I read the short article below from Word for Today 2 hours before I received the call that my dear 99-year-old mum was lying at home unresponsive. I had forgotten all about this article but at the time I highlighted it to remember to use it in one of my future blogs. Today I came across it again and realised how profound this was.
At the time of reading this early on Monday 17th October I was happy, peaceful and things were good in the world. I remember enjoying my morning time reading the various books I read every day to get me into a good place for the day ahead. Then came the call.
It is profound how one phone call can change your life and this call did just that. From the moment we drove to mum’s and saw her everything changed. We are now in the process of funeral arrangements and on the 7th November we shall say goodbye to the most wonderful mother.
I was dreading things ahead
I have been dreading this moment but as I look at the reality of the situation I am filled with gratitude and thankfulness. I was in fact dreading mum getting to the stage where she was bedridden and couldn’t join me in the lounge for a cup of tea and two ginger biscuits every time I came over.
I was dreading the time when I would need to find a care home where she wouldn’t be able to watch Polish TV every day. I was dreading the possibility of another phone call to say she has gone to hospital.
We are so grateful
Because she went very quickly, we have wonderful memories of her full of life, full of fun and full of health. It was her time, and she went with dignity and peace.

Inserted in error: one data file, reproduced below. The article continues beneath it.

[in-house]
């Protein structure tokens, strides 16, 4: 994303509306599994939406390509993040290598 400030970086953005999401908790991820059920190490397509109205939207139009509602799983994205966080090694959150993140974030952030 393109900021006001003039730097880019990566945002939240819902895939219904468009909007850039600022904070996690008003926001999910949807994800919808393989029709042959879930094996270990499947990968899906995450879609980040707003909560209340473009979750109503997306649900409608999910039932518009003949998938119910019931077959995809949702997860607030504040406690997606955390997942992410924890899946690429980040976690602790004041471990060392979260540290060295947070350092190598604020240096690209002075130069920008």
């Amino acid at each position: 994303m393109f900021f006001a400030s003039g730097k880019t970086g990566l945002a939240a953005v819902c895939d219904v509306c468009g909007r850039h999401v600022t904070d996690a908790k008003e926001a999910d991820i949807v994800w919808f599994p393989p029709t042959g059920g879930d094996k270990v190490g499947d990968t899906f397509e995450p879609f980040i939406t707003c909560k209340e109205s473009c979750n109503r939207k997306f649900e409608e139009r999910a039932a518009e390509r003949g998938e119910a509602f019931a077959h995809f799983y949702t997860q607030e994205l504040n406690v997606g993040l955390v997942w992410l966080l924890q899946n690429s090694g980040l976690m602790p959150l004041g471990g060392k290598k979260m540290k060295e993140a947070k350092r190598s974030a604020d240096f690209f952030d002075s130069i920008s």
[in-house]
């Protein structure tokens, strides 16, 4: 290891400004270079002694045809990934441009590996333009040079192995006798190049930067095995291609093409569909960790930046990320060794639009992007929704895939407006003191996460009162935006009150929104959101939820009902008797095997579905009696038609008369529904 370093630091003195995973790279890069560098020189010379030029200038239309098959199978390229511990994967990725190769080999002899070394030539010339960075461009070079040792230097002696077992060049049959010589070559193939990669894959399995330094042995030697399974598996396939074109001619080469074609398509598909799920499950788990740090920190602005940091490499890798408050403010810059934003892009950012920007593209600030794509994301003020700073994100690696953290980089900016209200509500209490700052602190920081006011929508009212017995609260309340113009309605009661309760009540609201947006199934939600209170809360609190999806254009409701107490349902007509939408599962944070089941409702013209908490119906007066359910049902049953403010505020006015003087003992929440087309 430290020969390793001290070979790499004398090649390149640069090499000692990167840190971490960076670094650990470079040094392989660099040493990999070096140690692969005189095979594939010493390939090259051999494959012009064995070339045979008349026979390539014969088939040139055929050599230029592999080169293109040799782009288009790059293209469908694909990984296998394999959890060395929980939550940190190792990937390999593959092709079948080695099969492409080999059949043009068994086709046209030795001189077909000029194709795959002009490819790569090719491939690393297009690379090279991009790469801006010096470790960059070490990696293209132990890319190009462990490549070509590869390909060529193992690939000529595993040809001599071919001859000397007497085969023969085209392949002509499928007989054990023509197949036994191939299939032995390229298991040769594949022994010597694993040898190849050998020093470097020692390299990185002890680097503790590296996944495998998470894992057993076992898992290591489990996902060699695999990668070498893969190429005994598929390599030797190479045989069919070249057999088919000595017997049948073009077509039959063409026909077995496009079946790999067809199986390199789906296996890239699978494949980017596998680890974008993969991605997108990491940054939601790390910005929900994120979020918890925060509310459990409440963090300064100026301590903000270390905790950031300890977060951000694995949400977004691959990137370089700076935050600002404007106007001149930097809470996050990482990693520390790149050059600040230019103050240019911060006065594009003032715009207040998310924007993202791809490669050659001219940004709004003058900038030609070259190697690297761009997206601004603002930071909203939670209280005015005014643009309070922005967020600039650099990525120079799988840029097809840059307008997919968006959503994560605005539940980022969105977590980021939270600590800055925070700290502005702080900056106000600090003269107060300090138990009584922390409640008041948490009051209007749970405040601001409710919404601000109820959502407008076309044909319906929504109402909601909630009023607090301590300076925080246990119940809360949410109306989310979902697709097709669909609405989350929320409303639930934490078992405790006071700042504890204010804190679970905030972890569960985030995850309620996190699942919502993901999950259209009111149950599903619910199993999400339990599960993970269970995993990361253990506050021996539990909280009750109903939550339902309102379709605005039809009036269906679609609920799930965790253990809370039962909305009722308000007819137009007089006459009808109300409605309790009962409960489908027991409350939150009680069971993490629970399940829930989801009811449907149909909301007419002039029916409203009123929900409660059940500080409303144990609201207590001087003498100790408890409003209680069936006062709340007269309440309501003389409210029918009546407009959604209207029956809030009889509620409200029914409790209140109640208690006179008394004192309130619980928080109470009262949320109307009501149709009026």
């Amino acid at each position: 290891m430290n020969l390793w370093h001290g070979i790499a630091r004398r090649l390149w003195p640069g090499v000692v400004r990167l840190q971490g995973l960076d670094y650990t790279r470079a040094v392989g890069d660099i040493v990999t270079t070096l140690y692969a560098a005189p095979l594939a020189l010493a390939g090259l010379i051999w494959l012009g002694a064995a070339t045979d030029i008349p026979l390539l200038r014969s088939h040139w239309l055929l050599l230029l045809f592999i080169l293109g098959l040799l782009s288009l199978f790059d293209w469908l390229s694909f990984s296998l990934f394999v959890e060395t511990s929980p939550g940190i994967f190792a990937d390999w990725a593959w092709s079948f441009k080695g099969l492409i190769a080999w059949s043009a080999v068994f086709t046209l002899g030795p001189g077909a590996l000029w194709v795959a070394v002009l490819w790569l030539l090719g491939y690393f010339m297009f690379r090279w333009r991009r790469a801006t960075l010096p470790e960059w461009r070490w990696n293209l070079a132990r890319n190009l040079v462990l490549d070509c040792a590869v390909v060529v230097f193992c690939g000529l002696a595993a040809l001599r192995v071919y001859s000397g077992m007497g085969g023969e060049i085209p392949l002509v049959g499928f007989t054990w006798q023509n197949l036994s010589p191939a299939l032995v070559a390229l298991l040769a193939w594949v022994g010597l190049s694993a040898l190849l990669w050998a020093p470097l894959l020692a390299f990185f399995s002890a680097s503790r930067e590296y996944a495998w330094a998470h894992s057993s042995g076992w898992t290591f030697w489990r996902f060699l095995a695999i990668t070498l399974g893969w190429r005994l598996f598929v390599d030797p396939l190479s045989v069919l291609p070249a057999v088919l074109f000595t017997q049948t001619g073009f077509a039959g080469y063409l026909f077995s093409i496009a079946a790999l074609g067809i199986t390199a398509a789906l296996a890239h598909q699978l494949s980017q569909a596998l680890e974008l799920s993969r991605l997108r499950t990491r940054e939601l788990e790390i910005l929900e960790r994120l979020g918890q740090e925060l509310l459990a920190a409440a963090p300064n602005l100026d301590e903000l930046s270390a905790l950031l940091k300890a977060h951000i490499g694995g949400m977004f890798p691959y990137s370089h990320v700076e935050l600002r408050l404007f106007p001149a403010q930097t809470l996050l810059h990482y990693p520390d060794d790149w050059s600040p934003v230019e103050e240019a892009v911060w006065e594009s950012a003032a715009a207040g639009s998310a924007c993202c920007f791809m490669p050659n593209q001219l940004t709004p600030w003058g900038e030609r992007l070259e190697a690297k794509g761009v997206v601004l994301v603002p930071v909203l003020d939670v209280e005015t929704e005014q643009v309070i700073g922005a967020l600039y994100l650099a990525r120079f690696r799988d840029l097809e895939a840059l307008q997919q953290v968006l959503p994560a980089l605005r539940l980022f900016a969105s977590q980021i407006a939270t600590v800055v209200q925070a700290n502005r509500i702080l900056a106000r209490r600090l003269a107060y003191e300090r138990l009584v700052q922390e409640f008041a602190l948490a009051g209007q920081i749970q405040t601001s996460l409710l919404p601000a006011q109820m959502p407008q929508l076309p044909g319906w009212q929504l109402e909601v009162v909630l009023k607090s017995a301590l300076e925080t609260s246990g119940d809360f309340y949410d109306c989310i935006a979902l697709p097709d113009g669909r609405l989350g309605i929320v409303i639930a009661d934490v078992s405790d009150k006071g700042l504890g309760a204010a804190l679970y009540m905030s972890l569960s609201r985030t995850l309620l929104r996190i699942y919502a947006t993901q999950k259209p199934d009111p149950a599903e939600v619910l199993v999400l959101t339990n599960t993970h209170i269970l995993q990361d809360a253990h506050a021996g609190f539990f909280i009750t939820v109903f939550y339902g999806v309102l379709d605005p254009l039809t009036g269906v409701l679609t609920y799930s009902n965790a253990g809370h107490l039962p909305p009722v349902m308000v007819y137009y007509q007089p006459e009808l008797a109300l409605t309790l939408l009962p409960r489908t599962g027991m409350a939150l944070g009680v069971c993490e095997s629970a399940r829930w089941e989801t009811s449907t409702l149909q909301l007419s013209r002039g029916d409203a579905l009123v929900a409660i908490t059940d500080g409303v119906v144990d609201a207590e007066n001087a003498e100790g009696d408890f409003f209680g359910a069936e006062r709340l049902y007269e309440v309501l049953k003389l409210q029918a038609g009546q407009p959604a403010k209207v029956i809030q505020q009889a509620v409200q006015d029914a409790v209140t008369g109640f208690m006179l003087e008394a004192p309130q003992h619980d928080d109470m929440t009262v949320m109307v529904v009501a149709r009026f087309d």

This article in Word for Today makes me think of my mum because these are three things she lived by. She went through the second world war and experienced horrors no-one should experience. She was extremely tough yet loving and kind.
The following words could have been spoken by my mum.
How to live wisely and well
An elderly lady says, ‘One benefit of living so long is sharing what I’ve learned. So make my day by letting me share three secrets that can make your life better.’ Then she offers us some great counsel:
Time is precious; don’t waste it. After my husband died, I was staying with friends. One evening they started arguing and eventually stopped speaking to one another. Now, I know arguments happen; my husband and I had several doozies. But at that moment, I understood as never before that the time we have together is precious. Don’t waste it bickering about things that won’t matter when your loved one is gone. Do everything you can to live in harmony and show your love. Why? Because no matter how long you have together, it’s never enough.
You’re making memories; make them good ones. Looking back, I thank God for so many unforgettable moments. The day my husband died we kissed (as we always did when we parted), at noon. By five-thirty that evening, he was dead. I’ve always been glad about that final kiss. So create memories – not regrets!
It’s not what happens, but how you respond that counts. Every day holds new challenges that will test your love and resolve. You have the power to make each test an occasion for growth. Life is full of seemingly unpleasant events. Try to handle them in such a way that when you’re old, you will be able to look back and say, “I thank you, God, for that experience; it helped me grow.”’
And that’s how to live wisely and well!
What wonderful words of wisdom and I am going to try to live by these principles and will share these with others.
Have a wonderful weekend and keep believing.